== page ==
Pliocene-Pleistocene evolution of the North Pacific Ocean-Atmosphere system, interpreted from fossil diatoms
Article first published online: 4 MAY 2010
Copyright 1986 by the American Geophysical Union.
Volume 1, Issue 2, pages 163–180, June 1986
How to Cite
1986), Pliocene-Pleistocene evolution of the North Pacific Ocean-Atmosphere system, interpreted from fossil diatoms, Paleoceanography, 1(2), 163–180, doi:10.1029/PA001i002p00163., and (
- Issue published online: 4 MAY 2010
- Article first published online: 4 MAY 2010
- Manuscript Accepted: 4 MAR 1986
- Manuscript Received: 12 DEC 1985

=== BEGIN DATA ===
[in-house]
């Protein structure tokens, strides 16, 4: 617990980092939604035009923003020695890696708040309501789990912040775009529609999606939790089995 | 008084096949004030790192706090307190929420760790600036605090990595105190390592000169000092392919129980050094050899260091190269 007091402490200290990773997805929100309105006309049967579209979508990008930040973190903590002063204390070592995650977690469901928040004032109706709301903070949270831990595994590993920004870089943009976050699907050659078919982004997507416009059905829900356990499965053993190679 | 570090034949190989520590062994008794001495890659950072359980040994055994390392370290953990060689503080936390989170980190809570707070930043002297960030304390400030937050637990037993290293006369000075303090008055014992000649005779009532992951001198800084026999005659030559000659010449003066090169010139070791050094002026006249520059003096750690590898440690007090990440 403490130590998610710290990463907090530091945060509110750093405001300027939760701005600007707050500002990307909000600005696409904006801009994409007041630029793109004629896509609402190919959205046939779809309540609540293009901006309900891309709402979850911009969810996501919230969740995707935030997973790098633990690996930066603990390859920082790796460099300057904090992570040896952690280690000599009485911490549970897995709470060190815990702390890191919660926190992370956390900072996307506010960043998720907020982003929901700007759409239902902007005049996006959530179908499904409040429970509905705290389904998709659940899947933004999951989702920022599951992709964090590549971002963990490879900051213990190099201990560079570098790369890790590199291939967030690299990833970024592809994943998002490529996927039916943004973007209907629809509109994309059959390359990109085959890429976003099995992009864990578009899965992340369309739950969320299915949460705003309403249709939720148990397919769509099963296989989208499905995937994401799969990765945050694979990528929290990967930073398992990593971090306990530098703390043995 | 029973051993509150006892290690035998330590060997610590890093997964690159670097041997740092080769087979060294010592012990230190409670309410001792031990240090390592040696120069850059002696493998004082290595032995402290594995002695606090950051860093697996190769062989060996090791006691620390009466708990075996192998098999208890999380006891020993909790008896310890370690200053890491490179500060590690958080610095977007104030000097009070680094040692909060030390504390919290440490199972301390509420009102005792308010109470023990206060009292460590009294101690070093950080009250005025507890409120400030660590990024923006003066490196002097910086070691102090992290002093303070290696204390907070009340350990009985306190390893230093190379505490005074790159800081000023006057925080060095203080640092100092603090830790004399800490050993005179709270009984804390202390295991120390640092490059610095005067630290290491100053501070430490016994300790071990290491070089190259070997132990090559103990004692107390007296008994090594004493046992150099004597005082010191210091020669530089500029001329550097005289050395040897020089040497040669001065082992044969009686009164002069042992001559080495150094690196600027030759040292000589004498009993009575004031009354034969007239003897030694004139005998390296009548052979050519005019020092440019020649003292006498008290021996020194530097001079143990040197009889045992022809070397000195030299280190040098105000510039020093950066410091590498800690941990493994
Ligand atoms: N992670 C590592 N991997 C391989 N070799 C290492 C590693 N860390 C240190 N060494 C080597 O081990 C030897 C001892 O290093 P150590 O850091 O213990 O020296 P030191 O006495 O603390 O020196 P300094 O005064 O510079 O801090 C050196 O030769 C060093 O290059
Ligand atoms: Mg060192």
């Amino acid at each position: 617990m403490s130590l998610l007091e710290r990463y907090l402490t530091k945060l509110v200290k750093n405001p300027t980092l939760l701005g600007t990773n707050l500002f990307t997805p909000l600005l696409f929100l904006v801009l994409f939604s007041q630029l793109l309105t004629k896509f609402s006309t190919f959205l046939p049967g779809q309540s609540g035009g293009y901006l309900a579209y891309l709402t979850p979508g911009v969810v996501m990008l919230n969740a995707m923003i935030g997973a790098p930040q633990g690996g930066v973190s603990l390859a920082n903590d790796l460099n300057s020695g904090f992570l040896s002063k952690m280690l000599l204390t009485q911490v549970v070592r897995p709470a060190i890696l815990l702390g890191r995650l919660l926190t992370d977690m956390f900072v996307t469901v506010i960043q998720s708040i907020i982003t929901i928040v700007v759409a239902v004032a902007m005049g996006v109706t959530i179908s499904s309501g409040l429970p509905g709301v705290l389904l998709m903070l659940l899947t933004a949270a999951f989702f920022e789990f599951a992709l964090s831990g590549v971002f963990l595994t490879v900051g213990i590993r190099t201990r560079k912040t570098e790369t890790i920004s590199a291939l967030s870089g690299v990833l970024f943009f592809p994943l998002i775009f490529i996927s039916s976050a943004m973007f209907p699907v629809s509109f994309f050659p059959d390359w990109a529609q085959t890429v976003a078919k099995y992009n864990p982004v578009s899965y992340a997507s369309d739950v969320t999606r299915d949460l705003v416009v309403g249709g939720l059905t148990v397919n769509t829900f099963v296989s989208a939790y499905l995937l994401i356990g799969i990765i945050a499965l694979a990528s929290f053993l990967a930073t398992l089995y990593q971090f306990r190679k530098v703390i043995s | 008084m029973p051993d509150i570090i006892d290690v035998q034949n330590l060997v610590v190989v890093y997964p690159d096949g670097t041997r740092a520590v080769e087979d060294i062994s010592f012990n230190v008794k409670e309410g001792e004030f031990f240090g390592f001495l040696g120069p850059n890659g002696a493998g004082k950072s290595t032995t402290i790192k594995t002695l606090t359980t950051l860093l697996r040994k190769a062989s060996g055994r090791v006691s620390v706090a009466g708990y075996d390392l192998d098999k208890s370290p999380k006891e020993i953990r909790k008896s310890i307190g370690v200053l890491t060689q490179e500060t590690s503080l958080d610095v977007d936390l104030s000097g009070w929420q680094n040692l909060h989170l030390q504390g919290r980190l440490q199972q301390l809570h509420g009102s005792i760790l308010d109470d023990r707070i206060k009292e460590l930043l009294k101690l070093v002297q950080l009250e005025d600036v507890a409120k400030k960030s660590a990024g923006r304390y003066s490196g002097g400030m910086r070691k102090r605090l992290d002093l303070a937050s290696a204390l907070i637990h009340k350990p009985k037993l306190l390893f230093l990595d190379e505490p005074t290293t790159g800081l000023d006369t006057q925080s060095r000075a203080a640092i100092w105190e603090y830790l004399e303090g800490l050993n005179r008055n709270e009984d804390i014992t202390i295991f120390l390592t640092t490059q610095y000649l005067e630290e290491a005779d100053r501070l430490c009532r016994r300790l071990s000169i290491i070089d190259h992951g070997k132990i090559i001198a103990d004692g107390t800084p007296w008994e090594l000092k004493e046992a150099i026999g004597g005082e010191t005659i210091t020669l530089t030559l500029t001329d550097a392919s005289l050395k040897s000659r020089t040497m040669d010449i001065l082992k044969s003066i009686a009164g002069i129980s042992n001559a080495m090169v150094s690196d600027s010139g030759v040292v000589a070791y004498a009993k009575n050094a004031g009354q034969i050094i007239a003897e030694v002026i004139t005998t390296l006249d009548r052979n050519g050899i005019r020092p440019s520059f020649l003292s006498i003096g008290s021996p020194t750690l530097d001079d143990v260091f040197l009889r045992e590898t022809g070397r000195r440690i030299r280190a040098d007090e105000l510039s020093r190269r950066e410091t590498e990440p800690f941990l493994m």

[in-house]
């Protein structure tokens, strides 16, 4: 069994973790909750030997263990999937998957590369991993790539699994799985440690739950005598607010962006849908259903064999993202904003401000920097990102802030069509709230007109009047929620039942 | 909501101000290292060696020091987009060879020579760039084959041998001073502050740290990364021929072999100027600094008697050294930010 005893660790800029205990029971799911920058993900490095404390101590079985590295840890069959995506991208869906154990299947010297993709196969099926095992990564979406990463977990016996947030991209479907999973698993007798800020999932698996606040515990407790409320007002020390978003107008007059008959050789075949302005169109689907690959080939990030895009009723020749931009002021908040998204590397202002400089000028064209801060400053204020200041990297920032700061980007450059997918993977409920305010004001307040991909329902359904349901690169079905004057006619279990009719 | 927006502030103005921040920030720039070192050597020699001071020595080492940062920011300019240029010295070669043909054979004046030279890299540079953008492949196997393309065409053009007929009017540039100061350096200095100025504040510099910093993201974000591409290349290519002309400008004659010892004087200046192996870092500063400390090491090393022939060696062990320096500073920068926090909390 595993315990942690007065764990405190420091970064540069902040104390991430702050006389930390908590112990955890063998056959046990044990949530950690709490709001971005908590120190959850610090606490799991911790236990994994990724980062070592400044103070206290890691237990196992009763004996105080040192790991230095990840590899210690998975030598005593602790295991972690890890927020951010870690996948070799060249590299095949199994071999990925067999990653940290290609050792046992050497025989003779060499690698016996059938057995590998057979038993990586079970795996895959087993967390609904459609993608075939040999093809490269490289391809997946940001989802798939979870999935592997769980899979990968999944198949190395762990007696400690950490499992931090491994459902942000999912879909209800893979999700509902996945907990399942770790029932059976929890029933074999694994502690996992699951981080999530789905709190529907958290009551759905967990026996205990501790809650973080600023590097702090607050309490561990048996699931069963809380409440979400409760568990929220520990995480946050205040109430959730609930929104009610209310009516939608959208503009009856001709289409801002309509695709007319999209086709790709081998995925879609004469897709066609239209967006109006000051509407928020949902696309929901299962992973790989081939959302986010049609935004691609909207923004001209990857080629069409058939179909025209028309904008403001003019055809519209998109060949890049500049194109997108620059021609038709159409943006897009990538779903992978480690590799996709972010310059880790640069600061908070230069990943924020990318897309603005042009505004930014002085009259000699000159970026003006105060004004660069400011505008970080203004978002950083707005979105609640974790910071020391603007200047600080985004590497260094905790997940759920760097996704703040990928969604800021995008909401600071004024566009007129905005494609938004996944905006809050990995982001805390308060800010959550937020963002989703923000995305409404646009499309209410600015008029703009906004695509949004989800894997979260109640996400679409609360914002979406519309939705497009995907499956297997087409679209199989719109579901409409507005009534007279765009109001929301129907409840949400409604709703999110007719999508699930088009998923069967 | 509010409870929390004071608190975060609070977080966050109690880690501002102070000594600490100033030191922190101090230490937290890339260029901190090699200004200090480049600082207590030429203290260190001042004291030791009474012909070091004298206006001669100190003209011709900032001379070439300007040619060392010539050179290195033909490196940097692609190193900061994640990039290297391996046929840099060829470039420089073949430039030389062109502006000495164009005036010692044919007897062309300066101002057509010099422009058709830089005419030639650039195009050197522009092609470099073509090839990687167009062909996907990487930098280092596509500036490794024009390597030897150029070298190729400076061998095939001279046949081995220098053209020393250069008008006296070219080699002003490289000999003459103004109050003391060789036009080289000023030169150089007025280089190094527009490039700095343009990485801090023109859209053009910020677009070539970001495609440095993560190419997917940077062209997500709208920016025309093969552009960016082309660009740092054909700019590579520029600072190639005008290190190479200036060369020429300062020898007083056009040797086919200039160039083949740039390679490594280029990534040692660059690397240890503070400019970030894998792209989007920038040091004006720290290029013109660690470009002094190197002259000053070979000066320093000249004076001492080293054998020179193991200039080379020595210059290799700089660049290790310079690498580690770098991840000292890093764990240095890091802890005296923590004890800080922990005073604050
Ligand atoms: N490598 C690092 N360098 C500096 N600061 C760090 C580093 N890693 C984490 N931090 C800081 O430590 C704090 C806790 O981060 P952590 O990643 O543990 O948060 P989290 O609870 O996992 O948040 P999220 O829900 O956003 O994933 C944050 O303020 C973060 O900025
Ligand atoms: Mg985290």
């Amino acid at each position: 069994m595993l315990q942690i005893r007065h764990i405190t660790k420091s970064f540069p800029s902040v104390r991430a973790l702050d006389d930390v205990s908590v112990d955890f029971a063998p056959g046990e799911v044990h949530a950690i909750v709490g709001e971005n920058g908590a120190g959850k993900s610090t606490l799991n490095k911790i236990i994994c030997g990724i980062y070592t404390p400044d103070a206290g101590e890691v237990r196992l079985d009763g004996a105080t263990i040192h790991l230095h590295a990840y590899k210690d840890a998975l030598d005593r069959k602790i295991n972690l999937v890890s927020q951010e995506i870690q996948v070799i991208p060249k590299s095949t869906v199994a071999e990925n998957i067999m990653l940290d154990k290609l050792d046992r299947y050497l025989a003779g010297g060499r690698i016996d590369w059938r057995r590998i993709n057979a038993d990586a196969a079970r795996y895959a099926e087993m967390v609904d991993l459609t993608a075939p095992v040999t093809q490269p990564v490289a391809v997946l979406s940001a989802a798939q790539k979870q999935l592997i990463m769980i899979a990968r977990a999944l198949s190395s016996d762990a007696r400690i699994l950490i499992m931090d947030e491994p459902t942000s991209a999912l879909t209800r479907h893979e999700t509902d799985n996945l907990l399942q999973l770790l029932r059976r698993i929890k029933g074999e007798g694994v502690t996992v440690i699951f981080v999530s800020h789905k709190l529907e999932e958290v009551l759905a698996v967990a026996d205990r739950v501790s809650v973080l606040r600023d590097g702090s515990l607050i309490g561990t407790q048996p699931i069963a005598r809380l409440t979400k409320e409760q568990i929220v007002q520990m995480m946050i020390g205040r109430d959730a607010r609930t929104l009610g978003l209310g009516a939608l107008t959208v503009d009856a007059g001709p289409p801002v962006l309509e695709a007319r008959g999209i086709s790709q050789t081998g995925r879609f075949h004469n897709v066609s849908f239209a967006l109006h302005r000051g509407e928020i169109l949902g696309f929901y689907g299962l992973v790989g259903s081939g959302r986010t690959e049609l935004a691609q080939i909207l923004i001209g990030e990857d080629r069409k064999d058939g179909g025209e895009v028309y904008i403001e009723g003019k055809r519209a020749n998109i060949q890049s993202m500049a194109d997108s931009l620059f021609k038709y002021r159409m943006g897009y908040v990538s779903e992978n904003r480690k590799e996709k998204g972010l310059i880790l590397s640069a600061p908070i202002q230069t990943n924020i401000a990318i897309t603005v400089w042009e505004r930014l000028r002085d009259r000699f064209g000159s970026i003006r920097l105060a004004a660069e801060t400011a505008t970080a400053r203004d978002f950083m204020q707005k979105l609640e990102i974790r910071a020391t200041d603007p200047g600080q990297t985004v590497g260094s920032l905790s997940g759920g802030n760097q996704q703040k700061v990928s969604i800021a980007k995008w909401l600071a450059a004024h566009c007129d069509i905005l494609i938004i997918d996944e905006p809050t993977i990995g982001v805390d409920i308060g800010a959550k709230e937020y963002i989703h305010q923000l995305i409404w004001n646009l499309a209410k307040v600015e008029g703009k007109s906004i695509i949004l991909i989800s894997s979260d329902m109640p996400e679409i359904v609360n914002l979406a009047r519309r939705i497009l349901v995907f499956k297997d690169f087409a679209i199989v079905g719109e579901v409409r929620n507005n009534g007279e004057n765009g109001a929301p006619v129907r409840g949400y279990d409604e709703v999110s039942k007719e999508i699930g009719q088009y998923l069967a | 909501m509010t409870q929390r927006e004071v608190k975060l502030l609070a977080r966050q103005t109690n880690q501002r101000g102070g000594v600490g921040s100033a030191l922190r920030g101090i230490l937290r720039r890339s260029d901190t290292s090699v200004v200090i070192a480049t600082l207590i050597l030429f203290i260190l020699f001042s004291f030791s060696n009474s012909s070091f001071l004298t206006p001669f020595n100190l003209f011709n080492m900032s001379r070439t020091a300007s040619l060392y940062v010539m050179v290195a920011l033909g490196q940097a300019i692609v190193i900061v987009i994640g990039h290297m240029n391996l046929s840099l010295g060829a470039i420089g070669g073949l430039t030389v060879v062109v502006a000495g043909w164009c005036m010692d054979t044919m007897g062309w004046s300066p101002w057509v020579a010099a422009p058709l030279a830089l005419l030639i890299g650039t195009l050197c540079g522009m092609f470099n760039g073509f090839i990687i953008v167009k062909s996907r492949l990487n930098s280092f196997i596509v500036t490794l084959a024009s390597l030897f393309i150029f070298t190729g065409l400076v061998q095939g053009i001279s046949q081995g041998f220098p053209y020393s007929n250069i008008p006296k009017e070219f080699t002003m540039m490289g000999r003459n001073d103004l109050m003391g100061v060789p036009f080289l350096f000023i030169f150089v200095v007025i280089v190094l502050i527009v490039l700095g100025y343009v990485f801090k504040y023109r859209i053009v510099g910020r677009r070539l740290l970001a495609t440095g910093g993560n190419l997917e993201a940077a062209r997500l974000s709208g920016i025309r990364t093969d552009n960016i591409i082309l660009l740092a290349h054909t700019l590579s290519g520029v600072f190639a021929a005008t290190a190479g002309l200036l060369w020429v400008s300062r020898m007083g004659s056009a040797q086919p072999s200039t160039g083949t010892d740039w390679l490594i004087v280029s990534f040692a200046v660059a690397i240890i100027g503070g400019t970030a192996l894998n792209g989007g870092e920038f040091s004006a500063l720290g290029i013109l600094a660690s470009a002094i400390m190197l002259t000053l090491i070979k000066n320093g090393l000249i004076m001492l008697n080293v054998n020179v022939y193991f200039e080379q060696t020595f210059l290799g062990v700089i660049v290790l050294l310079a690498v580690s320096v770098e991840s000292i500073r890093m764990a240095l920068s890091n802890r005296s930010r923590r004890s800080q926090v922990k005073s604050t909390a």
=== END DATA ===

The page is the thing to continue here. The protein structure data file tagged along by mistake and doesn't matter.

The relative abundance of diatom taxa in 216 core tops has been quantified and compared, using cluster analysis, with assemblages in six cores located beneath different water masses of the North Pacific Ocean. All but one sequence span at least 1.5 m.y., (early Pleistocene to Holocene), and one extends to 2.6 Ma. The quantitative abundance of each taxon and the space-time occurrence of each cluster are interpreted as tracers of oceanographic conditions. In addition to high-frequency (glacial-interglacial) oscillations, the records display rapid steplike changes at 2.4 Ma, 1.6–1.5 Ma, 1.0 Ma, 0.8–0.7 Ma, and 0.35 Ma. Two secondary transitions, recorded only in the northwestern cores, occur at 2.0 Ma and 1.1 Ma. We conclude that both the high-frequency oscillations and the stepwise transitions reflect variations in extent of subarctic water masses, under the influence of the Siberian high-pressure and Aleutian low-pressure atmospheric cells. We further conclude that (1) the subarctic water mass has developed progressively and attained its modern structure only in the late Pleistocene; (2) some stages of this evolution may have occurred earlier in the eastern subarctic; (3) the Holocene is an atypical “warm” extreme, so that the present is not a very good key to the past; (4) there were several glaciations between 2.4 and 2.0 Ma; and (5) the Subtropical Gyre is more conservative than the Subarctic Gyre, and major changes in the region have been due to forcing from the north. We propose a conceptual model of oscillating metastable climatic modes, maintained by internal feedback; and suggest that steplike changes may occur when one set of boundary conditions is temporarily exceeded.